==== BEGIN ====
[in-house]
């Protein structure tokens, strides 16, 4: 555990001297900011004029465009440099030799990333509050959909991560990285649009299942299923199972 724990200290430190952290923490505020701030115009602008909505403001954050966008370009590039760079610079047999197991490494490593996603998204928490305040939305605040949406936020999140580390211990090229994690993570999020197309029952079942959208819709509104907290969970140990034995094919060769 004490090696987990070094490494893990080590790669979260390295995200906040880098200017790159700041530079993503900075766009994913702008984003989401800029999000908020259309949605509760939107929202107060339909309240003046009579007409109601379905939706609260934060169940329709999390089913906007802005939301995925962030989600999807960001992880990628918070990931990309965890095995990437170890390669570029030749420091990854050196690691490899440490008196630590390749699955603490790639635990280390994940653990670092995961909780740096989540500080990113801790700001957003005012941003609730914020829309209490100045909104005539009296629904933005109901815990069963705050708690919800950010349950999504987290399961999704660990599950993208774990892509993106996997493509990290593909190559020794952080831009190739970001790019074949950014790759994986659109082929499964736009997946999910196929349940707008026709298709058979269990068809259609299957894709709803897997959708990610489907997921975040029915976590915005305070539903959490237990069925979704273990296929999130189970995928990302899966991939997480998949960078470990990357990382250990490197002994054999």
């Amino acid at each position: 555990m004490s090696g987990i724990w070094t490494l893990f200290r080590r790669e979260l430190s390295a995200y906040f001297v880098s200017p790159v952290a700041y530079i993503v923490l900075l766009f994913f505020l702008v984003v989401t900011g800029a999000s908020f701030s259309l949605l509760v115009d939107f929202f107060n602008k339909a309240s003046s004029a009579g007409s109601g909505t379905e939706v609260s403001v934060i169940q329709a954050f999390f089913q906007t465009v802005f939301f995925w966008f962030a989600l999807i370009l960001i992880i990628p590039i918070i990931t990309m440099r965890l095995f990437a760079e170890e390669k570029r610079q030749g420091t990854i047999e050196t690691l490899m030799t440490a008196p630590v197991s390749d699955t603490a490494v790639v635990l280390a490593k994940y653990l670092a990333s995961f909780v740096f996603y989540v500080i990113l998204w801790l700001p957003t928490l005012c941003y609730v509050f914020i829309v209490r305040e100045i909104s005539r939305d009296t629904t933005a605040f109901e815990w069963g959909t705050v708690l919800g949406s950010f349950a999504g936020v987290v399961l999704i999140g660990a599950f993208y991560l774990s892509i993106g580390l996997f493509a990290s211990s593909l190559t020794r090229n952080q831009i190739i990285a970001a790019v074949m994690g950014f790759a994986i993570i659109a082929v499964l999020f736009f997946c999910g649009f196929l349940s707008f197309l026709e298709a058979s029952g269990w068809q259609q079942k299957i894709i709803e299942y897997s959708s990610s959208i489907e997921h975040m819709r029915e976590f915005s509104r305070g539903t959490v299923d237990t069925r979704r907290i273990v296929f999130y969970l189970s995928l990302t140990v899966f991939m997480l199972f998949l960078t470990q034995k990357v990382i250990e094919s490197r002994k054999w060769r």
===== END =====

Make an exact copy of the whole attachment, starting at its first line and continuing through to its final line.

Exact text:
[in-house]
């Protein structure tokens, strides 16, 4: 555990001297900011004029465009440099030799990333509050959909991560990285649009299942299923199972 724990200290430190952290923490505020701030115009602008909505403001954050966008370009590039760079610079047999197991490494490593996603998204928490305040939305605040949406936020999140580390211990090229994690993570999020197309029952079942959208819709509104907290969970140990034995094919060769 004490090696987990070094490494893990080590790669979260390295995200906040880098200017790159700041530079993503900075766009994913702008984003989401800029999000908020259309949605509760939107929202107060339909309240003046009579007409109601379905939706609260934060169940329709999390089913906007802005939301995925962030989600999807960001992880990628918070990931990309965890095995990437170890390669570029030749420091990854050196690691490899440490008196630590390749699955603490790639635990280390994940653990670092995961909780740096989540500080990113801790700001957003005012941003609730914020829309209490100045909104005539009296629904933005109901815990069963705050708690919800950010349950999504987290399961999704660990599950993208774990892509993106996997493509990290593909190559020794952080831009190739970001790019074949950014790759994986659109082929499964736009997946999910196929349940707008026709298709058979269990068809259609299957894709709803897997959708990610489907997921975040029915976590915005305070539903959490237990069925979704273990296929999130189970995928990302899966991939997480998949960078470990990357990382250990490197002994054999």
């Amino acid at each position: 555990m004490s090696g987990i724990w070094t490494l893990f200290r080590r790669e979260l430190s390295a995200y906040f001297v880098s200017p790159v952290a700041y530079i993503v923490l900075l766009f994913f505020l702008v984003v989401t900011g800029a999000s908020f701030s259309l949605l509760v115009d939107f929202f107060n602008k339909a309240s003046s004029a009579g007409s109601g909505t379905e939706v609260s403001v934060i169940q329709a954050f999390f089913q906007t465009v802005f939301f995925w966008f962030a989600l999807i370009l960001i992880i990628p590039i918070i990931t990309m440099r965890l095995f990437a760079e170890e390669k570029r610079q030749g420091t990854i047999e050196t690691l490899m030799t440490a008196p630590v197991s390749d699955t603490a490494v790639v635990l280390a490593k994940y653990l670092a990333s995961f909780v740096f996603y989540v500080i990113l998204w801790l700001p957003t928490l005012c941003y609730v509050f914020i829309v209490r305040e100045i909104s005539r939305d009296t629904t933005a605040f109901e815990w069963g959909t705050v708690l919800g949406s950010f349950a999504g936020v987290v399961l999704i999140g660990a599950f993208y991560l774990s892509i993106g580390l996997f493509a990290s211990s593909l190559t020794r090229n952080q831009i190739i990285a970001a790019v074949m994690g950014f790759a994986i993570i659109a082929v499964l999020f736009f997946c999910g649009f196929l349940s707008f197309l026709e298709a058979s029952g269990w068809q259609q079942k299957i894709i709803e299942y897997s959708s990610s959208i489907e997921h975040m819709r029915e976590f915005s509104r305070g539903t959490v299923d237990t069925r979704r907290i273990v296929f999130y969970l189970s995928l990302t140990v899966f991939m997480l199972f998949l960078t470990q034995k990357v990382i250990e094919s490197r002994k054999w060769r």